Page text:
I know I have given a lot of background detail on this, but I think it is all relevant. Both of these releases are monolithically sized, and I do not think I will do as competently of a job as I normally do, due to the genre break that we are looking at. Sonically, both of these records are beautiful, haunting and extremely well-crafted. If you really like film scores, you will be engrossed by these releases.

Firstly, Ghosts V: Together sounds to me much closer to ‘traditional’ ambient. It has swirling synth passages, reverb-laden backgrounds, and piano lines that match the tone perfectly. “Letting Go While Holding On” has an extremely ‘hooky’ chord progression, which builds to a massive conflux of sounds that hypnotize the listener into giving in to the music itself. “Together” takes piano and brushed drums to create a curious and intriguing track while droning tones soar overhead like an airplane roar. “Out In The Open” sounds like an old thriller, with a quiet swell that eventually invites more instrumentation, while “With Faith” is far more ominous, sporting an uncomfortable synth akin to Radiohead‘s Kid A-era as distorted vocals fade in and out like ghosts passing by one’s head.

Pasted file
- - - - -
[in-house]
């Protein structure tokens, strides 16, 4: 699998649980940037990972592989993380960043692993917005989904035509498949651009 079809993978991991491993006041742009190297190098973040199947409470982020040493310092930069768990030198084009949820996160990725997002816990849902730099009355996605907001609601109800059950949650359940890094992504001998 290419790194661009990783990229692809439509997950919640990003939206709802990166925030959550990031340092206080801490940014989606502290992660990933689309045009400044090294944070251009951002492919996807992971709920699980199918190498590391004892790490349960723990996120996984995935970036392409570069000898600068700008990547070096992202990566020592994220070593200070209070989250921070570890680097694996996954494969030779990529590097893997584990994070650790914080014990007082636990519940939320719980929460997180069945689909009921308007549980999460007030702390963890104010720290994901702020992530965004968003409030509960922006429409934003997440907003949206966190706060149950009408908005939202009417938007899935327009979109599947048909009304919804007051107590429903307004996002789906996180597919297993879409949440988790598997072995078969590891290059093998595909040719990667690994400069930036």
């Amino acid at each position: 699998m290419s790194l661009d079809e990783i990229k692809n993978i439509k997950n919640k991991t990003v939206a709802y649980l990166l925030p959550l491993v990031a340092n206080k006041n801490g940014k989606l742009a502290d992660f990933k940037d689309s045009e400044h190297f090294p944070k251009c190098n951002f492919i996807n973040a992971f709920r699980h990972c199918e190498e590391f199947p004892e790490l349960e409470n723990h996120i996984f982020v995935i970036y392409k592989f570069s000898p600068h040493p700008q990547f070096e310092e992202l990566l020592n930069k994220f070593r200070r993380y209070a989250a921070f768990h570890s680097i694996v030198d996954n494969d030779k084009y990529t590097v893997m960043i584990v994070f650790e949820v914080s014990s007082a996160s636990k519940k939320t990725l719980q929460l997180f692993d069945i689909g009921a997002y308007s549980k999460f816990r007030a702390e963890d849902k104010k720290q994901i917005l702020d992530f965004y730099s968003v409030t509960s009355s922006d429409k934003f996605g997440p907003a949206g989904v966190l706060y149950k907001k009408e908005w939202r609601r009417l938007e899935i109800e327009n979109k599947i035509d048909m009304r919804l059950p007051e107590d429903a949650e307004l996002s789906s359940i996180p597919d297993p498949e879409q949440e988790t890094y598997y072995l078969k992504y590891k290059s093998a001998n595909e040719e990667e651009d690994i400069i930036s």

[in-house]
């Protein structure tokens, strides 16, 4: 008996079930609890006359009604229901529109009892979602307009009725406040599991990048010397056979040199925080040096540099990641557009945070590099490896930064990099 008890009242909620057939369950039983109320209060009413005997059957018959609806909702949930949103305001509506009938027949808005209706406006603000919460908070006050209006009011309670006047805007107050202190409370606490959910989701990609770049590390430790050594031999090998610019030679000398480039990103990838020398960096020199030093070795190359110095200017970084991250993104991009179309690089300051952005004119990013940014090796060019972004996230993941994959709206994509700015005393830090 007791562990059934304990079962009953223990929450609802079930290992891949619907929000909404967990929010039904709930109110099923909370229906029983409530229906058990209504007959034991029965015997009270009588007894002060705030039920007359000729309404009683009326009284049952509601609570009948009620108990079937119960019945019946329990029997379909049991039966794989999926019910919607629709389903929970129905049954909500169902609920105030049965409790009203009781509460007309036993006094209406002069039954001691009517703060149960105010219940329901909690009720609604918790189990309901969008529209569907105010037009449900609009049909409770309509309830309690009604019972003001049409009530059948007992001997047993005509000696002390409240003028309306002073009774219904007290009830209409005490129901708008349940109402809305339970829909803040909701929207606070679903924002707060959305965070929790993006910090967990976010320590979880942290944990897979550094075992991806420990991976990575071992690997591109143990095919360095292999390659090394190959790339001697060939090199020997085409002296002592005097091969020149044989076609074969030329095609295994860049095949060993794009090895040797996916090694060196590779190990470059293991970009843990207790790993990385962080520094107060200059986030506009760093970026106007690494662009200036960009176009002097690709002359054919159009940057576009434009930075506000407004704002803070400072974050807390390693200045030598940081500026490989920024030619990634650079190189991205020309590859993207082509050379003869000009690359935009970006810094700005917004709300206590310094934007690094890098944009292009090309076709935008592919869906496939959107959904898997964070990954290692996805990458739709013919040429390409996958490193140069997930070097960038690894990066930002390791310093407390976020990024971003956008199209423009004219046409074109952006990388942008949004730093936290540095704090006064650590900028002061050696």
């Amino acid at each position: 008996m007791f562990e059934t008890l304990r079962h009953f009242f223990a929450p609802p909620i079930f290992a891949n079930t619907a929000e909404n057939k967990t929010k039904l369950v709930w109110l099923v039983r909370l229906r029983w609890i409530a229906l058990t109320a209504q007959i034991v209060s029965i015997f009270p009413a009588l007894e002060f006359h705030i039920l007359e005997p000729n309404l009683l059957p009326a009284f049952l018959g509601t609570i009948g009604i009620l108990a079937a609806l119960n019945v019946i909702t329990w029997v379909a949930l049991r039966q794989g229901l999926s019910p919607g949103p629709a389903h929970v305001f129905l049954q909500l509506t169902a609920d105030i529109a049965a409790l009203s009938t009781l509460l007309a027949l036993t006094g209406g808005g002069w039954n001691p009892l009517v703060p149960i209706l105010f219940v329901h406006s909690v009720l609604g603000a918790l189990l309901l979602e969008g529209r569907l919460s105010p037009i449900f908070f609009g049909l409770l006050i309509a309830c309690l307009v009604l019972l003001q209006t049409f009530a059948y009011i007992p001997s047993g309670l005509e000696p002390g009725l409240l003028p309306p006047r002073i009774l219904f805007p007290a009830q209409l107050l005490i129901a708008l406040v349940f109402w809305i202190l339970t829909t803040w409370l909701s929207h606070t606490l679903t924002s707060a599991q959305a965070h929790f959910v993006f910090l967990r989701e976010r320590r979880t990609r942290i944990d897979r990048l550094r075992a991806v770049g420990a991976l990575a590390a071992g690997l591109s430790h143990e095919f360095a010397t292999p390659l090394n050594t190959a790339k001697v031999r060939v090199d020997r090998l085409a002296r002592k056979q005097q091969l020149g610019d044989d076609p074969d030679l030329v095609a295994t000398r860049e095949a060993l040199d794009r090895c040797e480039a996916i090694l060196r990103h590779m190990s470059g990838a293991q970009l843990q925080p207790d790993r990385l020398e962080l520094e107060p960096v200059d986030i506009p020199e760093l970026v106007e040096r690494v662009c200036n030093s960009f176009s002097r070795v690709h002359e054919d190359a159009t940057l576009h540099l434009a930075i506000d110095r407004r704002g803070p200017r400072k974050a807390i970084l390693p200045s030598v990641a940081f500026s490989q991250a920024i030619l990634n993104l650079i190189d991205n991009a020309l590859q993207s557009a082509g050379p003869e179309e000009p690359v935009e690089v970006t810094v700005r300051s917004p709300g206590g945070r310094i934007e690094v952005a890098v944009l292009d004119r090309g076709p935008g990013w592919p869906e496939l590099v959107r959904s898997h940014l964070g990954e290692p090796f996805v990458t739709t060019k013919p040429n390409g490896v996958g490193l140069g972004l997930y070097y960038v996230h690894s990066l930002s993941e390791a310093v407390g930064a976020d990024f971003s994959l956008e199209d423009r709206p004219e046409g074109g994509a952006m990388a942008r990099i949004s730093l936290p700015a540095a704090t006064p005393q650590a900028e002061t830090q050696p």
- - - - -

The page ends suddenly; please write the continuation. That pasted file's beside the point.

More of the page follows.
“Apart” is the longest song on either album, standing at a massive 13 and a half minutes and is the perfect amount of grand that it needs to be. It brings us through a serene journey, with a strong piano presence that ground the fluttery chords and keeps the track on pace. “Your Touch” follows this up, and creates another ominous and weighty atmosphere, courtesy of its 80s-esque synth wave. Similarly, “Hope We Can Again” shares a chord progression with the last song we heard, but drones on similarly to the opening track. Finally, “Still Right Here” is an optimistic and ominous track that builds with the help of guitar feedback to an abrasive beat ripped straight out of the Nine Inch Nails back catalog, which descends as soon as it began. It slows and brings the album to a calm ending, which is really emblematic of the work as a whole. Ghosts V: Together is easily the more optimistic of the two releases, and while the ominous and sometimes sinister aspects do creep into the soundscapes, Reznor and Ross do a phenomenal job at keeping our hopes up and following through to finish the beauty they started.